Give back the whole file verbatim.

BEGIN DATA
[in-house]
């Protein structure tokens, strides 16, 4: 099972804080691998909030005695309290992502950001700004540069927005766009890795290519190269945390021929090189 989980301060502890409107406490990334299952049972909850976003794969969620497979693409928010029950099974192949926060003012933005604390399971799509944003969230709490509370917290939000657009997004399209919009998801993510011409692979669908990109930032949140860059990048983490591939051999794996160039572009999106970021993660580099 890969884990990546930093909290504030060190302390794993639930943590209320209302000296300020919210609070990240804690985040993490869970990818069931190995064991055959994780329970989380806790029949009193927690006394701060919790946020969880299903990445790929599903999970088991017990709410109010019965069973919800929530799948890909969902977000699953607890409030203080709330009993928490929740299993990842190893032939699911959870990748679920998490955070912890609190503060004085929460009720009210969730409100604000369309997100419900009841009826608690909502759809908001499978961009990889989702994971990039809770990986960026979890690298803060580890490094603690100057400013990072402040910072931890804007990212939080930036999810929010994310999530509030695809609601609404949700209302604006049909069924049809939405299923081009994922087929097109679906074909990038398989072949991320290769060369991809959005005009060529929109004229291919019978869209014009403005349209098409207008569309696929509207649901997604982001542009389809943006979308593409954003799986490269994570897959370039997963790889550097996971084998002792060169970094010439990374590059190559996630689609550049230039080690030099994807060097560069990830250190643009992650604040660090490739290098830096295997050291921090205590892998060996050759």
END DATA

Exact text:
[in-house]
């Protein structure tokens, strides 16, 4: 099972804080691998909030005695309290992502950001700004540069927005766009890795290519190269945390021929090189 989980301060502890409107406490990334299952049972909850976003794969969620497979693409928010029950099974192949926060003012933005604390399971799509944003969230709490509370917290939000657009997004399209919009998801993510011409692979669908990109930032949140860059990048983490591939051999794996160039572009999106970021993660580099 890969884990990546930093909290504030060190302390794993639930943590209320209302000296300020919210609070990240804690985040993490869970990818069931190995064991055959994780329970989380806790029949009193927690006394701060919790946020969880299903990445790929599903999970088991017990709410109010019965069973919800929530799948890909969902977000699953607890409030203080709330009993928490929740299993990842190893032939699911959870990748679920998490955070912890609190503060004085929460009720009210969730409100604000369309997100419900009841009826608690909502759809908001499978961009990889989702994971990039809770990986960026979890690298803060580890490094603690100057400013990072402040910072931890804007990212939080930036999810929010994310999530509030695809609601609404949700209302604006049909069924049809939405299923081009994922087929097109679906074909990038398989072949991320290769060369991809959005005009060529929109004229291919019978869209014009403005349209098409207008569309696929509207649901997604982001542009389809943006979308593409954003799986490269994570897959370039997963790889550097996971084998002792060169970094010439990374590059190559996630689609550049230039080690030099994807060097560069990830250190643009992650604040660090490739290098830096295997050291921090205590892998060996050759």